My wife and I saw Young Adult back in January. Being fans of the filmmakers involved; Jason Reitman directing, a script by Diablo Cody and a cast led by Charlize Theron, Patrick Wilson and Patton Oswalt, it was a film we both anticipated upon first learning about its impending release. We were not fooled by the advertising campaign of the film. Despite the fact that it was shrouded under the guise of being ostensibly a comedy, I had read that the film was in fact much darker than the trailer suggested and mined some fairly heavy territory. Having faith in the pedigree of the principles involved we took our seats at the Cinearts in Pleasant Hill (the last real hope for American Cinema) and gave Young Adult a shot.
The film revolves around a woman named Mavis Gary (Charlize Theron.) She is a writer of cookie cutter YA fiction and to say that she is a malcontent is an understatement. She drinks too much, has nary a good thing to say to or about anyone and uses what’s left of her good looks to get what she wants. Upon receiving an email announcing the wife of her ex-boyfriend, Buddy Slade (Patrick Wilson,) had just given birth to their first child, she is prompted to go back to her home town and win Buddy back. What follows is one uncomfortable situation after another in which a deluded, almost always drunk Mavis tries to rekindle her their long forgotten romance, completely oblivious to the trail of destruction she leaves in her wake.
My wife and I left the theater feeling sucker punched. My wife, who takes everything at face value and thinks totally in terms of entertainment value, hated the film. She thought it was a depressing mess with a rash of hopeless characters occupying the screen without moral compass or any redeemable characteristics. I gave the film a lot more rope, but could not disagree with her. While her opinion was shared, my criticism went a little deeper than that. My initial reaction to the film was that I had never seen a film more self-conscious of itself. The screenplay seemed to be a desperate attempt at a complete 180 for Diablo Cody. The idealistic and witty banter that filled the scripts for Juno and her work on the TV show United States of Tara and was supplanted by incessant negativity and the dreariest of world views. Reitman, who has proven himself an apt craftsman, carving a nice place for himself outside of his father’s shadow, had apparently decided to throw out anything he felt would be conventional opting instead for the path of most resistance. The film seems to go out of its way to buck any sort of trend you see in most films, there is no growth amongst the main characters and there is nothing even remotely close to a resolution.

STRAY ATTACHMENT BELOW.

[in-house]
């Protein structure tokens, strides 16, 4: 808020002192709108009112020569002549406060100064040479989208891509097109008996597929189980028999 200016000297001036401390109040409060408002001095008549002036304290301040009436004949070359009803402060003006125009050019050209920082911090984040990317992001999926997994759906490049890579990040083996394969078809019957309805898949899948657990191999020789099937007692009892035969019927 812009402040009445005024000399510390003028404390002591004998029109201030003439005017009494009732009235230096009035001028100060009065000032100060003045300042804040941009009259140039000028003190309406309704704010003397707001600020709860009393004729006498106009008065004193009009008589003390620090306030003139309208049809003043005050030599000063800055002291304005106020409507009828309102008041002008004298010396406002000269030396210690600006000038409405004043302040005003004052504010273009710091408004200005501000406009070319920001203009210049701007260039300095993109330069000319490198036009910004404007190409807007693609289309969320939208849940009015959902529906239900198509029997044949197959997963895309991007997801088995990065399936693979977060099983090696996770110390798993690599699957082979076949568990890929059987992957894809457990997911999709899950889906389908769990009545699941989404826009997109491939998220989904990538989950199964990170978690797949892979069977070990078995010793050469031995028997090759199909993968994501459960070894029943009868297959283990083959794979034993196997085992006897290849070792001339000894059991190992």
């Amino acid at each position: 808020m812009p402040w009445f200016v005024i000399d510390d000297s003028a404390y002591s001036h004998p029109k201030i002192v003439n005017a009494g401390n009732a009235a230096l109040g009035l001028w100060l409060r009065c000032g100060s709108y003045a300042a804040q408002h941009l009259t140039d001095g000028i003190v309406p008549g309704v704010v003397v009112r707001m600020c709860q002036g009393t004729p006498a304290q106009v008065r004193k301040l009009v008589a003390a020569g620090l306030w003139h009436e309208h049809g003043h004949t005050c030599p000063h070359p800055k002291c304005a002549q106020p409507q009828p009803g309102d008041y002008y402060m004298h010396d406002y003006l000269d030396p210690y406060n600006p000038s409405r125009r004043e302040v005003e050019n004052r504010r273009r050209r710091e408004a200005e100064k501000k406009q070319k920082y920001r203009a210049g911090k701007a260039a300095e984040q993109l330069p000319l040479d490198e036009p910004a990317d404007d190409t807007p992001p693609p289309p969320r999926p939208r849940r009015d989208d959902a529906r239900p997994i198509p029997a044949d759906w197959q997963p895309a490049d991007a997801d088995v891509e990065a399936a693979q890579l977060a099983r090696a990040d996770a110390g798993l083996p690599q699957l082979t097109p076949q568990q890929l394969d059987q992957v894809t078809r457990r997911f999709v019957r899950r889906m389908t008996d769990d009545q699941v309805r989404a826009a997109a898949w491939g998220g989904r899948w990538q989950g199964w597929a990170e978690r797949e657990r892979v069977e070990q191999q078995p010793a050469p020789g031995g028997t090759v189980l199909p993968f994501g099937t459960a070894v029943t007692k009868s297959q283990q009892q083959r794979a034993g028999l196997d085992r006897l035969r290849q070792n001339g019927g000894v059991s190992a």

Had I written this review back in January, it probably would have ended there. But, a few weeks ago I happened upon a discussion of the film on the podcast, WTF with Marc Maron. Maron loved the film and his argument was compelling enough to entice me to give the film another go. The second viewing was a completely different experience. While the film is by no means a masterpiece, I did develop an appreciation for it. I discovered that one of major reasons I disliked the film initially was the very aspect of the human condition it was trying to shine a light on. One of the major themes of the film is cynicism and the effect it has on our growth as people. It’s much easier to reject something as deficient rather than to spend the amount of time necessary to understand what it is it’s trying to say. I’m certainly not immune to doing this. I’m constantly at war with myself in an attempt to slow the fuck down and simplify. Life is overwhelming and can be quite painful and the last thing we want is to have that notion fed to us via what we choose as entertainment. Young Adult is not a comfortable viewing experience. It doesn’t exist to give you answers to the questions it asks of the audience. It leaves you, squirming in your seat, with a choice: Take the easy way out and discard the film, which is what I did after my first viewing. Or sit in the shit of it, as I did the second time around and appreciate it for not taking shortcuts or tacking on a happy ending.
I’m paraphrasing Marc Maron when I sum up what I think Young Adult is about and what I grew to enjoy about it: Life isn’t always about the funny, or the entertaining for that matter. Sometimes life is about the sad. And that ain’t so bad.
SIDEBAR: Holy shit! All that word vomit without pointing out two crucial elements of the film. Charlize Theron is an actress of amazing range and skill. I have a ton of respect for her performance in Monster, but, I think that the film was far too reliant on the physical transformation and the makeup used to make Theron look like the source material. In Young Adult, Theron is allowed to look like herself and give a performance that makes her every bit as ugly as she looked in Monster. Monster may have earned her an Oscar, but in Young Adult she may have painted her masterpiece. Furthermore, Patton Oswalt is the secret weapon of this film. Not unlike his performance in the little seen Big Fan, he is an absolute revelation as someone who has endured more pain, both physically and emotionally, that any man should bear. I may be overstating a bit because this performance is wildly different than his comic performance, but it’s fantastic nonetheless.